As LeoGrande's account -- if not always his assessment -- makes clear, this pact with the devil was made not by the Administration of the aggressively anti-Communist Republican Ronald Reagan but by that of the moderate Democrat Jimmy Carter -- ironically, a President deeply committed to emphasizing human rights in his foreign policy. Simply put, after the Soviet invasion of Afghanistan, and with Cuban and Soviet influence apparently growing throughout the Third World generally and in Nicaragua specifically, the Carter Administration believed that global containment required the United States to forestall a revolution in El Salvador led by the Farabundo Martí Front for National Liberation (FMLN), a loose alliance of Marxist guerrilla groups tied to Cuba and the Sandinistas of Nicaragua.
El Salvador was ripe for revolution. Its society, in which a small landed elite dominated an exploited peasant labor force, was grossly inequitable even by Latin American standards. That elite ruled the country in partnership with its guardian, the military, which had a long tradition of bloody repression of dissenters and revolutionaries, whom it tended to view as one and the same. Although the Carter Administration was troubled by the abysmal human-rights record of El Salvador's rightist regime, it feared "another Nicaragua." So when in late 1980 a rebel victory appeared imminent unless the United States provided military and other forms of aid to the Salvadoran regime, Carter chose to assist the Salvadoran government, and thus hesitantly embarked on the policy that the Reagan Administration would later pursue with alacrity.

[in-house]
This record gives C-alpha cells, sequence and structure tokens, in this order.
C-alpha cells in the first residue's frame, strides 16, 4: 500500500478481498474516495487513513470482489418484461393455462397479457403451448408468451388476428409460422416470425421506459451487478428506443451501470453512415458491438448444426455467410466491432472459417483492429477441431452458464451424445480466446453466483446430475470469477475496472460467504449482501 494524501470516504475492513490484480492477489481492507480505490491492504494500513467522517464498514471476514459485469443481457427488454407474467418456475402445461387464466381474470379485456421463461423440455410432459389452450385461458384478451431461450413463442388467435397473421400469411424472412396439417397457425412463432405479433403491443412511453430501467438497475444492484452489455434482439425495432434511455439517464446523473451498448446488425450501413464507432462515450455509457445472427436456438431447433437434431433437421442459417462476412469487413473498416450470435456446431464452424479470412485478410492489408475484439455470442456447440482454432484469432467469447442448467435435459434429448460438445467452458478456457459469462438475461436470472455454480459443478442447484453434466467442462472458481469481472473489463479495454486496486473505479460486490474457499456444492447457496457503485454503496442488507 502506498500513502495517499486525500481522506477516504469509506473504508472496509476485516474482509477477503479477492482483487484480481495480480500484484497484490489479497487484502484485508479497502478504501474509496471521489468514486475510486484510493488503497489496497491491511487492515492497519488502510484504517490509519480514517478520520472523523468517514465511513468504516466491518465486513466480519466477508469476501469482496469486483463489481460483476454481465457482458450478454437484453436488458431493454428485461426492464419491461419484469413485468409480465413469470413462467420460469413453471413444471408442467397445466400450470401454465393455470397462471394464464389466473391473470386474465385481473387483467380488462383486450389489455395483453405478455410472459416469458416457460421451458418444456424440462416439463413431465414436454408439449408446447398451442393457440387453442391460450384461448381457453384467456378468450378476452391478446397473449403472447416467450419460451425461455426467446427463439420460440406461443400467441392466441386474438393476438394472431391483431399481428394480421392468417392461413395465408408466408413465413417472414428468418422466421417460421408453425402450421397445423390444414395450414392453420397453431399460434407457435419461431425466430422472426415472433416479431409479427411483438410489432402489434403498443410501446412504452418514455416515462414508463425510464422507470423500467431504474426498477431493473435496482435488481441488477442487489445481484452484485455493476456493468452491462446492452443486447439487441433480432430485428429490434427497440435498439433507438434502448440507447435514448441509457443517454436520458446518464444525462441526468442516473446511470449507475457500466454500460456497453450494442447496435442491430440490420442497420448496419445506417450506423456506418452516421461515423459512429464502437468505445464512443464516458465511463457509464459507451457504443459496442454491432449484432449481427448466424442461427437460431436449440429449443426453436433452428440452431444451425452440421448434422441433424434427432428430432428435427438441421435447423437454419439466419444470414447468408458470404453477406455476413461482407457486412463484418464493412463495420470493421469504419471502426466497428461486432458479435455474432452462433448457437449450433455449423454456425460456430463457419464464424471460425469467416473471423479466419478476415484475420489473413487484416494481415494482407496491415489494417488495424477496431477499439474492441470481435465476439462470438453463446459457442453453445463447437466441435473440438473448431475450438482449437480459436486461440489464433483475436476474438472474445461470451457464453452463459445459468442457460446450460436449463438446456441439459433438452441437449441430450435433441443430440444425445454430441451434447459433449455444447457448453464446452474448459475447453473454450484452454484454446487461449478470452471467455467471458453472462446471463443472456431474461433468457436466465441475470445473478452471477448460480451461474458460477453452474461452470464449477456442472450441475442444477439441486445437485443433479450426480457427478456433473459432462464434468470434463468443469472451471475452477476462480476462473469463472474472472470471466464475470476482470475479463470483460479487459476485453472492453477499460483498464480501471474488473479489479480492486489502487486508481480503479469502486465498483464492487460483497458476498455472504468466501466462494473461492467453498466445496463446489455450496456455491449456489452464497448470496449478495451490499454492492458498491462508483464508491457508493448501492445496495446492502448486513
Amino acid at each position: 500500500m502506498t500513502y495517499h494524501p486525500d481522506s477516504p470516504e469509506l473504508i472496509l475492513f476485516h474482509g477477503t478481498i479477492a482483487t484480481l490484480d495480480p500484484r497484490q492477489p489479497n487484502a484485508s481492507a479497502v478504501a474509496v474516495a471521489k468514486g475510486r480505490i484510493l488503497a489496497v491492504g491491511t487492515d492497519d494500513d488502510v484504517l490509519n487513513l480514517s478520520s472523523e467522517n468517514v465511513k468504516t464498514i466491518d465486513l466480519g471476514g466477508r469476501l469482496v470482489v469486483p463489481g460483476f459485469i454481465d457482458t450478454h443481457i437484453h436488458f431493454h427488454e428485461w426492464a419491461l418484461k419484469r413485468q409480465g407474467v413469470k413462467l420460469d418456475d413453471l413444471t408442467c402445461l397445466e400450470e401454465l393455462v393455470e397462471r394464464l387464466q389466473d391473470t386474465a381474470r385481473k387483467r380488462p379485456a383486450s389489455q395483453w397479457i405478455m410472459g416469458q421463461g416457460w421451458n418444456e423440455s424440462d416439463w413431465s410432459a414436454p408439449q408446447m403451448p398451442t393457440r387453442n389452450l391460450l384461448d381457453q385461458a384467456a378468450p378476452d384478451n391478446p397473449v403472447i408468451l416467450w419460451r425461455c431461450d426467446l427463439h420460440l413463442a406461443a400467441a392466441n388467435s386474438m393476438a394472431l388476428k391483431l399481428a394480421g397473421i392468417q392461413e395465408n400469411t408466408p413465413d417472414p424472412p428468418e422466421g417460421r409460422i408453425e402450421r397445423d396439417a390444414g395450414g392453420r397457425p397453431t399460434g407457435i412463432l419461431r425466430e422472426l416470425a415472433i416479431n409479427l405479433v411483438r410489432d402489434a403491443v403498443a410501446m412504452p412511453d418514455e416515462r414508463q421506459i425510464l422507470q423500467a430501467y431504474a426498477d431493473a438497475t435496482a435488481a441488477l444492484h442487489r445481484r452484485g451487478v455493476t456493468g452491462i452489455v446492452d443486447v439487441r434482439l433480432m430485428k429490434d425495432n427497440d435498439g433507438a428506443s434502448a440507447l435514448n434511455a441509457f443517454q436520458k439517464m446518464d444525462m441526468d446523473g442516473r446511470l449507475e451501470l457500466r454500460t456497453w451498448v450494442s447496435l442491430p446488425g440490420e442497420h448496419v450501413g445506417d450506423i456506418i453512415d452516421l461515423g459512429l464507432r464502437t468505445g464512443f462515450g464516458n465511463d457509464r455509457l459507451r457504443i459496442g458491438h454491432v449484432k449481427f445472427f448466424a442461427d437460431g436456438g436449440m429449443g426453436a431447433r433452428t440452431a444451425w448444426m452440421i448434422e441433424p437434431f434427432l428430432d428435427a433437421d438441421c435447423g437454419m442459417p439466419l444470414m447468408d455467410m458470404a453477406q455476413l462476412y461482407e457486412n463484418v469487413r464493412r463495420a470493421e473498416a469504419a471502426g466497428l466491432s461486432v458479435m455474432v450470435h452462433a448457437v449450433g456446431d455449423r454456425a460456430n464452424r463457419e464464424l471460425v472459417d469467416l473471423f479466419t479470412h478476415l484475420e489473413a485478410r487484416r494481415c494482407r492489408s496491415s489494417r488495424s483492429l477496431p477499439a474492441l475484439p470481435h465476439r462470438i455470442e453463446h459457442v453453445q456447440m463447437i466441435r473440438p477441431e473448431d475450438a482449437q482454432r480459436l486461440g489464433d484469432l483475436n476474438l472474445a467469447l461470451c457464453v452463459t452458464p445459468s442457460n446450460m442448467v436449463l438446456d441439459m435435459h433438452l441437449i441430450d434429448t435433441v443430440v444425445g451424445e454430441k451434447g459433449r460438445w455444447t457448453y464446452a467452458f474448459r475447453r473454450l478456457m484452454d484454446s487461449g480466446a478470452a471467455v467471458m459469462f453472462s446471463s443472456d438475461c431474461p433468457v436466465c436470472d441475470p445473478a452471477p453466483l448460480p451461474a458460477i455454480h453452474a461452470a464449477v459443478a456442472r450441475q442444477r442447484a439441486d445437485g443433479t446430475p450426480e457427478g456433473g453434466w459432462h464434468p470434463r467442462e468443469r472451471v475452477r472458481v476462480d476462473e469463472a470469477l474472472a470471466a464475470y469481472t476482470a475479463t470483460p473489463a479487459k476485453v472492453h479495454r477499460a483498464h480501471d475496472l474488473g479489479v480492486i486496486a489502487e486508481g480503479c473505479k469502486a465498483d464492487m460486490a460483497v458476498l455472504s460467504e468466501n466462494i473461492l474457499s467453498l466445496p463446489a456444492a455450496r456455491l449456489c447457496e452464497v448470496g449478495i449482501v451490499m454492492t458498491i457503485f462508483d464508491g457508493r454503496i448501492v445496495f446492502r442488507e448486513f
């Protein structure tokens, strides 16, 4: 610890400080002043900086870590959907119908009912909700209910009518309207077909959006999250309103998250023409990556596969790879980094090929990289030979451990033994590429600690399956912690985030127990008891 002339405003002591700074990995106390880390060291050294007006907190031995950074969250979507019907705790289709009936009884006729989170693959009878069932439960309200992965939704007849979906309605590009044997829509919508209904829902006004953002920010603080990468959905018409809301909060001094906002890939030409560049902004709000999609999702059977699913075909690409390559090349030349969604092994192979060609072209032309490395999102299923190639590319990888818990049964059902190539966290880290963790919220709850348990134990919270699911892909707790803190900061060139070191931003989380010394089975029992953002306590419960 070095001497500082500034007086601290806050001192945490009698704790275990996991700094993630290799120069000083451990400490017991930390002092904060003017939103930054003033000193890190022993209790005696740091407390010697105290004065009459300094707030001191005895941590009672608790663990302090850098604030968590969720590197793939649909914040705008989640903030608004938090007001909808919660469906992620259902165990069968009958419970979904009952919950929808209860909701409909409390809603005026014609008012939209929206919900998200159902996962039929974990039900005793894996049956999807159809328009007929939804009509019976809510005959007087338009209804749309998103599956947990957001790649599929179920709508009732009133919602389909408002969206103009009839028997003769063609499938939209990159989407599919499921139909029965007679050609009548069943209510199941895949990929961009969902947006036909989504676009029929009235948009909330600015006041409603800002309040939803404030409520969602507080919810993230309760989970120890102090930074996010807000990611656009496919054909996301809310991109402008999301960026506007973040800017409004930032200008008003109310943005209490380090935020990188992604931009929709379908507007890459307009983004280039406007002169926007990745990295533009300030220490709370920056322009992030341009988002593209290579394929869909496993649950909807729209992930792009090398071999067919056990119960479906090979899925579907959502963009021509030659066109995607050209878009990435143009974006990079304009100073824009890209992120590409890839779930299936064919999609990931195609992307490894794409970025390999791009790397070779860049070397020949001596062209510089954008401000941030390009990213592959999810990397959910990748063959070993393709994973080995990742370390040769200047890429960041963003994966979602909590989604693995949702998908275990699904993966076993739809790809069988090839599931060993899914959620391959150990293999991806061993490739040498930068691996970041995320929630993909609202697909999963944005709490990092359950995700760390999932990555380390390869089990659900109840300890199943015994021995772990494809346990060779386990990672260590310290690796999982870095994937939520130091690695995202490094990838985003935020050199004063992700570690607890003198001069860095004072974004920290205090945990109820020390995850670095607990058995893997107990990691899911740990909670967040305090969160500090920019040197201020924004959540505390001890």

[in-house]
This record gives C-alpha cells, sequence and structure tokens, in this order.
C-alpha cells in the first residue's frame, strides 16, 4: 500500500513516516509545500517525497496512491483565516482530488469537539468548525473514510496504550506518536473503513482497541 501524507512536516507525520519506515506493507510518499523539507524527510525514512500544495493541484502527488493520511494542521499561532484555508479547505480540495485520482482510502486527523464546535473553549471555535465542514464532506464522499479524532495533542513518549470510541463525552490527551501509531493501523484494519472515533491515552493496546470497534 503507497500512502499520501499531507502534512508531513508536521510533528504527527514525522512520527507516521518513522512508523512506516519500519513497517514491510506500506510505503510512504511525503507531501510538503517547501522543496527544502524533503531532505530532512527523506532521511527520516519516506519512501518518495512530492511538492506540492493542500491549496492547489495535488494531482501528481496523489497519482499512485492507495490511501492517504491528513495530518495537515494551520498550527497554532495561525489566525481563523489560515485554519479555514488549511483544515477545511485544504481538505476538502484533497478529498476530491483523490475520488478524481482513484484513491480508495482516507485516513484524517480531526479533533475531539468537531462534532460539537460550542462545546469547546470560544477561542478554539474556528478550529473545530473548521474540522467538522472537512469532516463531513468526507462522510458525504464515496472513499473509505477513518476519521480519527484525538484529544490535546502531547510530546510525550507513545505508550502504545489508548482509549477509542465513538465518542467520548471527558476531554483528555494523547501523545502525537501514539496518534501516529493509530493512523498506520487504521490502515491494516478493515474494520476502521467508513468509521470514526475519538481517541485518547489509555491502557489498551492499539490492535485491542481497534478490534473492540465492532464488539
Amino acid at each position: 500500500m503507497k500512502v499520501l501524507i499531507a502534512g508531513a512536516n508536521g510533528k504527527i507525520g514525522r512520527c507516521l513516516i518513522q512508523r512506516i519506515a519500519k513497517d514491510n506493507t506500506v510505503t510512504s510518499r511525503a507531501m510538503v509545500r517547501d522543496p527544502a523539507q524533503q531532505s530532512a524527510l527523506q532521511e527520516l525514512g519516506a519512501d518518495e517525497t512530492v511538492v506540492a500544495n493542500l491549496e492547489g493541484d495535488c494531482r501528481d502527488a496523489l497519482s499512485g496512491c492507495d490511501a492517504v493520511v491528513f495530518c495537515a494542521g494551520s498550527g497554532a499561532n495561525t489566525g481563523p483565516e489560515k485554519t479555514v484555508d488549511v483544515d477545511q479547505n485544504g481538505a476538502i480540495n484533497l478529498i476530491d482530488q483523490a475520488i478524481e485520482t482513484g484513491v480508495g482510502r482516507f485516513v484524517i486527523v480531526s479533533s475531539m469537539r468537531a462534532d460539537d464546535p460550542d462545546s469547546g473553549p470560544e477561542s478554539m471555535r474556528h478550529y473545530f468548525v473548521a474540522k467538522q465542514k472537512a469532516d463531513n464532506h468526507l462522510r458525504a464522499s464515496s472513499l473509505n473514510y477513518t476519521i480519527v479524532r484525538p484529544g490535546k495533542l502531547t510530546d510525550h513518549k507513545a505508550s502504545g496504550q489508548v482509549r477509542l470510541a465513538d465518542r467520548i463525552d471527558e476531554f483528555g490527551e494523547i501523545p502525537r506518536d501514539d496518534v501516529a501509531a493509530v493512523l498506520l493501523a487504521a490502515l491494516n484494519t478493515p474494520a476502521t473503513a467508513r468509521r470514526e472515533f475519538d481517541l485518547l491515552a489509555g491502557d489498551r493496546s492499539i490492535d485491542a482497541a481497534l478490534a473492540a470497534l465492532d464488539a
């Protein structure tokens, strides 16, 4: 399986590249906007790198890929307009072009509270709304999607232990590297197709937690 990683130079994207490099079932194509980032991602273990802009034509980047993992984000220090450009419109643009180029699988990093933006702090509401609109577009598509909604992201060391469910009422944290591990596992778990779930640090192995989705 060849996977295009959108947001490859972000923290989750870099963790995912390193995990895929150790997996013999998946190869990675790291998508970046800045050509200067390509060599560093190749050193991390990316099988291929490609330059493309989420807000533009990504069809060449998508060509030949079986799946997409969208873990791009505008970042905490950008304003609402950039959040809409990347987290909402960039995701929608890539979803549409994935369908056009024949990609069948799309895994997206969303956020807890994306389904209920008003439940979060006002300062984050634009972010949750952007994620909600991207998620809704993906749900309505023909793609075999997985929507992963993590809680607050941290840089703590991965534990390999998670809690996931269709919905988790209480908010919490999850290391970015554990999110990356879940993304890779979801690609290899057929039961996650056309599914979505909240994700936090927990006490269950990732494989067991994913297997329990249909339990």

Not content to keep the radical left -- made up of the FMLN and its allied political organizations -- out of power, the Carter Administration, as LeoGrande correctly emphasizes, firmly and consistently opposed any measures that would have afforded the radicals a significant political voice. This position in essence required a rebel defeat rather than a negotiated solution, since to have been meaningful, a political settlement would have had to entail some sort of power sharing between the FMLN and the regime.